Nashville -- Predators GM David Poile could have a serious problem on his hands after the NHLPA's grievance that was filed late Wednesday. It claims the team tendered qualifying offers to RFAs past the Monday deadline mandated by the CBA. If an arbitrator rules in favor of the union, Sergei Kostitsyn, Cal O’Reilly, Nick Spaling, Matt Halischuk, Chris Mueller, Andreas Thuresson and Linus Klasen could all be declared UFAs. (That same violation led to the Blackhawks being forced to overpay some of their RFAs in 2009, a situation that accelerated the Hawks' cap problems.) We'll have to wait for the ruling on this, but it could massively disrupt the Preds' plans. They had been looking to upgrade at forward to address a chronic lack of offense. Kostitsyn was their leading scorer last season and overpaying or losing him will set that effort back, especially because the Preds need the funds to reach an agreement with star blueliner Shea Weber. They will probably also need to fill the spots that were held by UFAs Steve Sullivan and Joel Ward up front. Stay tuned.
Phoenix -- Dealing Ilya Bryzgalov to the Flyers left a need for a starting goaltender, so GM Don Maloney will be in that hunt. They'll also likely lose UFA veteran defenseman Ed Jovanovski and need to improve their mobility on the blueline, so look for Maloney to seek a good skating, puck-moving defenseman or two. And it's been a while since the Coyotes could claim they had a reliable scorer. They always seem to do offense by committee. There aren't many (or any) truly consistent big-numbers guys available after Brad Richards, so that's a need that may have to be addressed via trade if not development. Phoenix could have Brett MacLean ready for full-time NHL duty after his cameo last season and he, along with Kyle Turris and Mikkel Boedker, is the potential offensive future of the Coyotes.
St. Louis -- There's still a talented young core here, although injuries brought the Blues down last season. They addressed some needs and created cap space through trades, but there is the specter of a potential sale by ownership hanging over the club. So the combination of the talent already here and the need to control spending will likely make the Blues a modest participant in free agency. With the contract extension to T.J. Oshie, GM Doug Armstrong knocked down one of his most pressing needs heading into Friday. He's also trying to get a deal with Matt D'Agostini, who the Blues didn't qualify this week and could become a UFA. There is some thought they may seek a backup goalie. They have big Ben Bishop, an RFA, and may feel they can upgrade. In this free agency season with so few impact players available, the fiscally prudent Blues will have to make some signings to get to the cap floor, but they aren't going to approach the ceiling, so they'll likely be looking for bargains if they feel it will improve their depth.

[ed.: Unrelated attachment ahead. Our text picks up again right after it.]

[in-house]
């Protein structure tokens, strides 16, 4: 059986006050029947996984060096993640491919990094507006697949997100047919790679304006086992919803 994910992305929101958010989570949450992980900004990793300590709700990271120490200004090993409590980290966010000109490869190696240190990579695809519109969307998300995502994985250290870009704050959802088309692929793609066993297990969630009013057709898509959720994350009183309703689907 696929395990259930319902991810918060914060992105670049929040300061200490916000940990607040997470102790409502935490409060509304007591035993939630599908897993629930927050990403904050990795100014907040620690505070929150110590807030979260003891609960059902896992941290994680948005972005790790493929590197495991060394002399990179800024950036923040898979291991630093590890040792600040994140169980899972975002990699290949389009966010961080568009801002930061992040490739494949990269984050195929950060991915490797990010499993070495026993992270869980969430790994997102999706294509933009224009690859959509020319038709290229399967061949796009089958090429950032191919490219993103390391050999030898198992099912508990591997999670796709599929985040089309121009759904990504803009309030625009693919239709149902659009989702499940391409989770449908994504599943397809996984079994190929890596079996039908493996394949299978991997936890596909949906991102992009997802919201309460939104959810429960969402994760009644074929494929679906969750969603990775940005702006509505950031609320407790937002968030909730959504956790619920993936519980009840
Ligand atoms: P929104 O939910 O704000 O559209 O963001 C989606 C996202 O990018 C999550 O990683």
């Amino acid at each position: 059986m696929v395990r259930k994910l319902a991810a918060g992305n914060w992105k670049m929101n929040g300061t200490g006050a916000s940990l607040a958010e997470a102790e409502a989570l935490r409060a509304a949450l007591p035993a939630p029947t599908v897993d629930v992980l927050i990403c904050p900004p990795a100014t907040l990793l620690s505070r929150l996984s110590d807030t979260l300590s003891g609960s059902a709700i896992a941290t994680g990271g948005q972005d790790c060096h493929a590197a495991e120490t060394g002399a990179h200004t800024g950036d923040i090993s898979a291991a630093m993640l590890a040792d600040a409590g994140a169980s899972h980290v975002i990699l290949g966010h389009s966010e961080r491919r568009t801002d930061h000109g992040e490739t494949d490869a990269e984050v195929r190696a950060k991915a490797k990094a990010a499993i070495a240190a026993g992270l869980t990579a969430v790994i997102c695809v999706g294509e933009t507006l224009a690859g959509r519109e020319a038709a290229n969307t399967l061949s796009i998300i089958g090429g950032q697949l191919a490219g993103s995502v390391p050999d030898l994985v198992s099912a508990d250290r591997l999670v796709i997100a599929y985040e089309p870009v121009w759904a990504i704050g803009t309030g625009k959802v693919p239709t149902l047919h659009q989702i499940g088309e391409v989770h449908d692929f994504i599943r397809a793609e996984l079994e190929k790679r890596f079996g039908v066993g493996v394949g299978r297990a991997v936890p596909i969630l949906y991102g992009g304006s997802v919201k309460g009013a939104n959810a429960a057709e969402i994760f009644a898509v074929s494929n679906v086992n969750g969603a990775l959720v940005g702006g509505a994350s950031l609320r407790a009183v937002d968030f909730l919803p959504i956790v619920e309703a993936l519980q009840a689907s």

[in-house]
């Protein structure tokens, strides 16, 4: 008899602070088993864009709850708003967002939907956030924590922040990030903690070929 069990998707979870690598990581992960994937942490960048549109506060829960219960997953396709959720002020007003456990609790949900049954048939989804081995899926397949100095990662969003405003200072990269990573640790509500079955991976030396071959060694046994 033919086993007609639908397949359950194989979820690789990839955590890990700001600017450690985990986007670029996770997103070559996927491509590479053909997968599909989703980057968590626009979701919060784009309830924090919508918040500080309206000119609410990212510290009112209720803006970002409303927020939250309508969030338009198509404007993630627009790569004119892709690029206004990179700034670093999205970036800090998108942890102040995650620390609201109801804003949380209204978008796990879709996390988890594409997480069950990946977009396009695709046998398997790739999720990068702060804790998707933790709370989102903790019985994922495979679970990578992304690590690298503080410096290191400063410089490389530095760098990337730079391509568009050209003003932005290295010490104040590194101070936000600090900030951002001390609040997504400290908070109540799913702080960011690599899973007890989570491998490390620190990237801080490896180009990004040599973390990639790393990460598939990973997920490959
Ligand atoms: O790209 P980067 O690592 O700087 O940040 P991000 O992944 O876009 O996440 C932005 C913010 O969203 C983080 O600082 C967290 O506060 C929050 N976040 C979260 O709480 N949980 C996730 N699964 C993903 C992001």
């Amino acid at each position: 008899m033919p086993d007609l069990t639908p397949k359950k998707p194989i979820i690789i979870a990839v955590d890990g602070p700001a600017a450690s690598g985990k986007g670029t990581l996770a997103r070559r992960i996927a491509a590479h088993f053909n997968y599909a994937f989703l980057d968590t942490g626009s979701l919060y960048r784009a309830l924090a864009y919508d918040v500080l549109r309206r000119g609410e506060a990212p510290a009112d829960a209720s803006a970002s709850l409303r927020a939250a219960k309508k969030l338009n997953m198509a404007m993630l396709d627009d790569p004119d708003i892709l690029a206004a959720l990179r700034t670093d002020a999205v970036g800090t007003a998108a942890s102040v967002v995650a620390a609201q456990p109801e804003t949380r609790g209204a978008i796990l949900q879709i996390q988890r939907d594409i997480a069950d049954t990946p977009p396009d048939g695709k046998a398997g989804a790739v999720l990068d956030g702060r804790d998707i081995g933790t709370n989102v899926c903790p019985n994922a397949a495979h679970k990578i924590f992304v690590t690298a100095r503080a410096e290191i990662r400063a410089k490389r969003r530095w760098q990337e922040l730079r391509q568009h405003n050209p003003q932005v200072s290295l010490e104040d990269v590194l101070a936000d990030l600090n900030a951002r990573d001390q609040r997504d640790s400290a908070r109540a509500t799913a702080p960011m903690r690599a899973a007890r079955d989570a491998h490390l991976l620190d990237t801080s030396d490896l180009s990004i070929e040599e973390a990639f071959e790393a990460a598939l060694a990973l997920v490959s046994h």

San Jose -- The Sharks don't have much cap space ($7.87 million, third least in the league) and that could inhibit their action. Addressing their need to improve on the blueline, the Brent Burns deal was a major move by GM Doug Wilson, but the Sharks may still be seeking more depth on defense. They probably are more focused on getting a top six forward to replace Devin Setoguchi and highly regarded prospect Charlie Coyle, who went to the Wild for Burns. They also might be in the hunt for a depth forward who can win face-offs and help on the penalty kill the way Manny Malhotra did prior to his signing with the Canucks last summer.
Vancouver -- Losing Christian Ehrhoff not only put a dent in the Canucks' excellent defensive depth, it removed a top-four D-man from the picture. GM Mike Gillis did extend pending UFAs Kevin Bieksa and Andrew Alberts, and a deal with Sami Salo is reportedly close. Salo's signing would return eight D-men next season and that may allow Gillis to go without replacing Ehrhoff. Gillis has organizational depth in goal if he wants to make a deal to shore up a weakness over the summer or early next season. The Canucks are set on their first two lines, and Maxim Lapierre is back in the fold, but there is some thought that their bottom six may change. Raffi Torres and Chris Higgins are UFAs, and while their agents are talking with Gillis, nothing is done yet. If the Canucks are active in free agency, this could be the area where they see some action.